At low frequencies, traces and components on a PCB behave simply as lossless lumped elements—as taught in Circuit Theory 101. But as the frequency increases, the copper trace and adjacent dielectric(s) become a transmission line, the skin effect forces current into the outer regions of the conductor and frequency dependant losses impact on the quality of the signal. The PCB trace now behaves as a distributed system with parasitic inductance and capacitance characterized by delay and scattered reflections. The behavior we are now concerned about occurs in the frequency domain rather than the familiar time domain. This is the real world of high-speed design.
Ideally, square wave signals are just that—perfect square waves with an evenly, sloping rising and falling edge. However, in the real world, things are quite different. Figure 1 illustrates the rising edge of a square wave, in the ideal case (low frequency), compared to the real world (high frequency). The transmission line effects create under and overshoot resulting in ringing in the signal. If this ringing crosses the voltage input high threshold (VIH), at the receiver, then it may cause false triggering.
The Fourier theorem states that every function can be completely expressed as the sum of sines and cosines of various amplitudes and frequencies. The Fourier series expansion of a square wave is made up of a sum of odd harmonics. Figure 2 shows the conversion of a square wave from the time domain to the frequency domain and the resultant amplitudes of the frequency components. If the waveform has an even mark-to-space ratio, then the even harmonics cancel. The high-frequency content of a square wave is significantly affected by the rise time of the waveform. Also, as the frequency increases, the amplitude decreases. In the real world, one needs to consider the maximum bandwidth of a signal, including harmonics, rather than assume the perfect square wave fundamental frequency model.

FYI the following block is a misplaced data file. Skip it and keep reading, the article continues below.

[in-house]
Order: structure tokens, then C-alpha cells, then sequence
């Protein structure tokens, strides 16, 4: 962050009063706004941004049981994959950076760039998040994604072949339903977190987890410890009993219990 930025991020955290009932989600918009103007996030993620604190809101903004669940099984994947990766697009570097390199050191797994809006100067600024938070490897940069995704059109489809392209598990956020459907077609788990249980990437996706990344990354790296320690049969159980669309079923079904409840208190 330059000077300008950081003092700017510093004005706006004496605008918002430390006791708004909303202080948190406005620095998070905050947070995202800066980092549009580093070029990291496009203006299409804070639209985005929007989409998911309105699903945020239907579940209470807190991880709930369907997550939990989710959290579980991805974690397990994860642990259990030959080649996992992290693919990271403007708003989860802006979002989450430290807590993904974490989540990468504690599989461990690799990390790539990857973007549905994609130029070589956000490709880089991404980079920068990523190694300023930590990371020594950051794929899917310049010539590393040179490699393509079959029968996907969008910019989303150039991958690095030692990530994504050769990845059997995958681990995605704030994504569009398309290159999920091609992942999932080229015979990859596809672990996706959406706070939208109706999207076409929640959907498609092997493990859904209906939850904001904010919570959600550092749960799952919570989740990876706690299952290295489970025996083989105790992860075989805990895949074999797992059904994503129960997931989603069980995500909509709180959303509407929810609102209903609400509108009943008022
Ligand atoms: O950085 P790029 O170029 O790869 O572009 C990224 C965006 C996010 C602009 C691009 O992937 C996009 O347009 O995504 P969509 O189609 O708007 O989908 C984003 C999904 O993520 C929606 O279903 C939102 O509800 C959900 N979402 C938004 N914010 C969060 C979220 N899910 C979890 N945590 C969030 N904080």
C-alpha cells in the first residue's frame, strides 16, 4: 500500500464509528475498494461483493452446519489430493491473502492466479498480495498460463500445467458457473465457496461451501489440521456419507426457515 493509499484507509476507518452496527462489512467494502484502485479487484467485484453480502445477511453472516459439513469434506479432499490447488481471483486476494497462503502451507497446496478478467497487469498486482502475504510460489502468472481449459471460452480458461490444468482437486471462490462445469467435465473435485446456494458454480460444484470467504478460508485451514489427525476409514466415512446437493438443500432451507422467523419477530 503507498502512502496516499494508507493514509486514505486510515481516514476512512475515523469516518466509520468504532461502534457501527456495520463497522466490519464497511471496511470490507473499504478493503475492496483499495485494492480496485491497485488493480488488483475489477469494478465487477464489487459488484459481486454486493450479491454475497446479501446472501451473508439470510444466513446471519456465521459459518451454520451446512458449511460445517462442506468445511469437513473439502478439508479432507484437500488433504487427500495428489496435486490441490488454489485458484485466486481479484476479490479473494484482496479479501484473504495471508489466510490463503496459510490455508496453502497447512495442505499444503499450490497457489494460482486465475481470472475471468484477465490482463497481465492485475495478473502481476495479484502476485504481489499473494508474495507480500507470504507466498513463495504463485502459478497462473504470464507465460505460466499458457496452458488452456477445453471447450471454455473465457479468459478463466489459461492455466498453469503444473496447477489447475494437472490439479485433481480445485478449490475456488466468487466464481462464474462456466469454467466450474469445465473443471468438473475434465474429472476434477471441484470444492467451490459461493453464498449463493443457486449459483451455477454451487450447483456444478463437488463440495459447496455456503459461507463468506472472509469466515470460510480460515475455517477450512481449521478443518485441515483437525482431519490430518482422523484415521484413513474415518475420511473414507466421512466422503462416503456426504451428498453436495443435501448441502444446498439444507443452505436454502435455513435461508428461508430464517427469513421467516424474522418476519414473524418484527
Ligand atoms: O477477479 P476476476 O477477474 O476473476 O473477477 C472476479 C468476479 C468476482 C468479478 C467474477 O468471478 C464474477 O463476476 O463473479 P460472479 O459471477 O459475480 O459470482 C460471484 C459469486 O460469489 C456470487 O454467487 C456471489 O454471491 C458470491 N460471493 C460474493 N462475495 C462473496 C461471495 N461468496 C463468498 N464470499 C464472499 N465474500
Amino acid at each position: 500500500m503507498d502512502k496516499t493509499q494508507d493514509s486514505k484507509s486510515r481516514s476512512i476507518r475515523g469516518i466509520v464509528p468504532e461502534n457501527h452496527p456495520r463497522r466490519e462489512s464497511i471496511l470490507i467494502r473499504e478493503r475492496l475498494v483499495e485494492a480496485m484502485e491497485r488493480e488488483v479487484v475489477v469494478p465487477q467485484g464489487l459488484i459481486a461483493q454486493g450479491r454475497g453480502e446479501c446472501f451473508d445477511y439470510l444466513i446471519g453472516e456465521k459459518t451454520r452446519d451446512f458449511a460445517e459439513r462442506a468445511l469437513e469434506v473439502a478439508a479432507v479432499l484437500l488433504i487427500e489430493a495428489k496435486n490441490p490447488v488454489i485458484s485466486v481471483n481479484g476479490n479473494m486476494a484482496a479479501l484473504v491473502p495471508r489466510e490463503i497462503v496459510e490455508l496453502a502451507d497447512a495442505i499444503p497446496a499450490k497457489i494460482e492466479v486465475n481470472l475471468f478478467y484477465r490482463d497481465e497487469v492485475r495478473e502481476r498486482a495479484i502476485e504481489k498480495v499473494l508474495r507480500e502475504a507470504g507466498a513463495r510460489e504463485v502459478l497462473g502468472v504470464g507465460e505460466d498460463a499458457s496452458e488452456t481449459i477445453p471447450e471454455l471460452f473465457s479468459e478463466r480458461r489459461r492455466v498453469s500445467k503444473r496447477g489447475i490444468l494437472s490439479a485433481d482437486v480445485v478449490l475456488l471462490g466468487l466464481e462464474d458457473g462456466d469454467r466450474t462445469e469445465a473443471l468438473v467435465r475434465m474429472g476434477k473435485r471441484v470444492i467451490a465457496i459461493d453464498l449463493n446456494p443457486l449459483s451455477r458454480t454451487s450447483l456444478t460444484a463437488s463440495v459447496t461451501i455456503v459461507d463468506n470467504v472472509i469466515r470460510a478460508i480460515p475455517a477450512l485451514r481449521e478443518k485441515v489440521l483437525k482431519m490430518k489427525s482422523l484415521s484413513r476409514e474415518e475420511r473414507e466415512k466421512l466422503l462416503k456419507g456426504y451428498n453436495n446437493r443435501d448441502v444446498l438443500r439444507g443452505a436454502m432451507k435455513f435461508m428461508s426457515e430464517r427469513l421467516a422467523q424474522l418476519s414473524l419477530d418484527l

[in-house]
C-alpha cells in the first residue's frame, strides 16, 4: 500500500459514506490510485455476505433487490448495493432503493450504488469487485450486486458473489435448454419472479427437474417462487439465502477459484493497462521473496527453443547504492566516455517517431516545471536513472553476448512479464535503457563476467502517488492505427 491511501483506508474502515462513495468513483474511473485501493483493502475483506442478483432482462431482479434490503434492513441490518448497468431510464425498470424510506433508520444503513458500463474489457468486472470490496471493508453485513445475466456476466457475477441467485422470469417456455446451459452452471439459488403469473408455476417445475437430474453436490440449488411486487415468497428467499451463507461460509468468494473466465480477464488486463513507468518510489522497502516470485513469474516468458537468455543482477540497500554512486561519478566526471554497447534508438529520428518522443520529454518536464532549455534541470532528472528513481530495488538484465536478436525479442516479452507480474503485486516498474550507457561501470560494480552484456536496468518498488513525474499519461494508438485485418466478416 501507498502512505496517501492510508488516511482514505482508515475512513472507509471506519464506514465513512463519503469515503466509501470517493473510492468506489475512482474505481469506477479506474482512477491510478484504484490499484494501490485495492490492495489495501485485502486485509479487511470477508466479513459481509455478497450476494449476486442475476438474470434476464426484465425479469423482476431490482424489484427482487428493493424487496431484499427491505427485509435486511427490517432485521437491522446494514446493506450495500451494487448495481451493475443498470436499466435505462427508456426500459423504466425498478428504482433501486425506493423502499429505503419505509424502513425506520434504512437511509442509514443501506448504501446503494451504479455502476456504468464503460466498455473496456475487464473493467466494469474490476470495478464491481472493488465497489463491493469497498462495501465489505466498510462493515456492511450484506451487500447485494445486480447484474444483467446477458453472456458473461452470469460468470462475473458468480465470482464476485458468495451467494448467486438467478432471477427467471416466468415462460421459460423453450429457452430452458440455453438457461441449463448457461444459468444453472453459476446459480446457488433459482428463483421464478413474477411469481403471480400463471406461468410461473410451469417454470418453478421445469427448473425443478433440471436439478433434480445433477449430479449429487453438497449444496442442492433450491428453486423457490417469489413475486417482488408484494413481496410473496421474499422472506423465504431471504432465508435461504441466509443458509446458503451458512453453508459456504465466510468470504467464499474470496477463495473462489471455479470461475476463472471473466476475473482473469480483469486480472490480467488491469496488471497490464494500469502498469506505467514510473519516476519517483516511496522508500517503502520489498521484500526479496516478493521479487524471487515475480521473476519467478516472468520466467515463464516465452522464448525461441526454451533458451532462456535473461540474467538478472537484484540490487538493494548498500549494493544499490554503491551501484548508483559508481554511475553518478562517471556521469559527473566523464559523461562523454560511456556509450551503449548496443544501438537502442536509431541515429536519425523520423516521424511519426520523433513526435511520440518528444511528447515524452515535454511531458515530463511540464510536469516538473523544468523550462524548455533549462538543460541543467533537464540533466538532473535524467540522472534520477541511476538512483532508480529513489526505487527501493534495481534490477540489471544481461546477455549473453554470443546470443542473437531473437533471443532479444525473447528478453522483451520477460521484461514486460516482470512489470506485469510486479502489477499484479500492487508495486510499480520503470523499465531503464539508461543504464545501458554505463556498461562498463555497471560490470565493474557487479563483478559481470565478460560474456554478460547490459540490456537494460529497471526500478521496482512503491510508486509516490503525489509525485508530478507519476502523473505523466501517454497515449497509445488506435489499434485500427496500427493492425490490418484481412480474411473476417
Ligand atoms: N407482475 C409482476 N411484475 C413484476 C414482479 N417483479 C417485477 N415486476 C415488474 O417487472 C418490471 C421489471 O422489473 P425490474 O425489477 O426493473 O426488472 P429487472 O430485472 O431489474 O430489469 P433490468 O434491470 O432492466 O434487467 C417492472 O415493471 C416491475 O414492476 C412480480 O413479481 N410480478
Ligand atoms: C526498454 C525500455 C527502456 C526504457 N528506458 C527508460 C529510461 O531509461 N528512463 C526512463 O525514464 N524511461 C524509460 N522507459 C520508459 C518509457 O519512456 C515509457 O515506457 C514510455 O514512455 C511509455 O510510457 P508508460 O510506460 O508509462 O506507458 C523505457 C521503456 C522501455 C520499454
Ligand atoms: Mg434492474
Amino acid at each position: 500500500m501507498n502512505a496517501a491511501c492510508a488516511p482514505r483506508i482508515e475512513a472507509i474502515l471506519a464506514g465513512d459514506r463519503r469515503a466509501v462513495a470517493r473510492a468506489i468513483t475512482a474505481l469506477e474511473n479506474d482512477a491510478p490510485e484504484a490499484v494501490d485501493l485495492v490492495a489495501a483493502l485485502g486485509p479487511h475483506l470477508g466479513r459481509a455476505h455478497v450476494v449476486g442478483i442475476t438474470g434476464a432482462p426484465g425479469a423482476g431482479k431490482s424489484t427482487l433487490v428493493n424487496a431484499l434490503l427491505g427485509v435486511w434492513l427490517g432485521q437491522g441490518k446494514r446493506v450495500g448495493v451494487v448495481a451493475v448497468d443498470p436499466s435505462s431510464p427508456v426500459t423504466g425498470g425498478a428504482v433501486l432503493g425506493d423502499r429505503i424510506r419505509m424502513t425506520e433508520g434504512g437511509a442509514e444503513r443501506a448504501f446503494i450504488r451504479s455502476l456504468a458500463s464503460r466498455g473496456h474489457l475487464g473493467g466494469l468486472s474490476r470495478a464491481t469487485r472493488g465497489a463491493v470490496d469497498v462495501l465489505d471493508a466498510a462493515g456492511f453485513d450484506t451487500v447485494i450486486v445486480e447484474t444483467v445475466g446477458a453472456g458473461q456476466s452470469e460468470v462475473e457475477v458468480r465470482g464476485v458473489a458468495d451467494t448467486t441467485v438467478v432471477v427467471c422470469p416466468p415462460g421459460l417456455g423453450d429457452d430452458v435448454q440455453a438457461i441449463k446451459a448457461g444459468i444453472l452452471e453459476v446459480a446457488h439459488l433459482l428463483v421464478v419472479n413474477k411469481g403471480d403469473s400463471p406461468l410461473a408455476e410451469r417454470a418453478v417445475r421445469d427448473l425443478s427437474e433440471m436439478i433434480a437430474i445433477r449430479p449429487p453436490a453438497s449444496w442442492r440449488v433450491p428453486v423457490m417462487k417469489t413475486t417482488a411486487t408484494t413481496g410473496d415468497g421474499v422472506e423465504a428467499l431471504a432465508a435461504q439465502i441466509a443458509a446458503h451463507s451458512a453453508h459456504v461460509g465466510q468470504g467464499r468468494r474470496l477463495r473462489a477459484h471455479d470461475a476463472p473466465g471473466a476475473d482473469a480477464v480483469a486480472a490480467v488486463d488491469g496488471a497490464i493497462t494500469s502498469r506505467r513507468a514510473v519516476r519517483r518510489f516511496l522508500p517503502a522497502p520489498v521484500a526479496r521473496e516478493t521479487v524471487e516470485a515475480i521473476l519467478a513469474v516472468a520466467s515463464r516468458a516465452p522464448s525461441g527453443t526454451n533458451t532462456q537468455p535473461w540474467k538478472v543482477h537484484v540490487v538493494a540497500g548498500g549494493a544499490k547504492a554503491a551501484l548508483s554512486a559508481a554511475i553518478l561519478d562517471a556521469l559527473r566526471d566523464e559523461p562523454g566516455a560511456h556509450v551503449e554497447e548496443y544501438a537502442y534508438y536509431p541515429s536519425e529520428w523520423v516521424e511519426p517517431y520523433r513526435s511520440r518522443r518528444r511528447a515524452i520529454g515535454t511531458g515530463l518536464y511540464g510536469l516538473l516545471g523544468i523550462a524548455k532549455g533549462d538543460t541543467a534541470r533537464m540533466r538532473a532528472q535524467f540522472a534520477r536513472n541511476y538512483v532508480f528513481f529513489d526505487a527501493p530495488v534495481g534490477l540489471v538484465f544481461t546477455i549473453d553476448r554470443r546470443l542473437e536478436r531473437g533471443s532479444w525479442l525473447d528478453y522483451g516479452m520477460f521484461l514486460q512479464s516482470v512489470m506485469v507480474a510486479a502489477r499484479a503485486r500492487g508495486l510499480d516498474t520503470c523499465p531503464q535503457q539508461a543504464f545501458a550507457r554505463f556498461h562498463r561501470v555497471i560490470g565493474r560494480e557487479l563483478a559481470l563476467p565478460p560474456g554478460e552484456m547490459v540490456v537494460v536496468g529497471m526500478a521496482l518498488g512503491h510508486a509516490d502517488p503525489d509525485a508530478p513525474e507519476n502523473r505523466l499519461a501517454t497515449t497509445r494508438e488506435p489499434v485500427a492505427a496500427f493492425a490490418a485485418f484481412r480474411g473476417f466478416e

Surprisingly, even at very low frequency, an old-fashioned telegraph line is a transmission line simply because the wire length is comparable to the signal rise time. In recent years, edge rates have become much faster, to the point where short traces, on a PCB, are a small multiple of the edge rates propagating through them. As such, one should consider these PCB traces to be transmission lines and analyze their signal integrity.
In general, all drivers whose trace length (in inches) is equal to or greater than the rise time (in nanoseconds) should be considered critical and treated as high-speed transmission lines. It is the signal rise/fall time, rather than the signal clock frequency, that determines the critical signal speed. However, a steep rise/fall time may be slowed by loading the signal line with a damping/back-matching resistor close to the source.
Impedance is the key factor that controls the stability of a design—it is the core issue of both the signal and power integrity methodology. At low frequencies, a PCB trace is almost an ideal circuit with little resistance, and without capacitance or inductance. Current follows the path of least resistance. But at high frequencies, alternating current circuit characteristics dominate causing inductance and capacitance to become prevalent.
To read this entire column, which appeared in the October 2017 issue of The PCB Design Magazine, click here.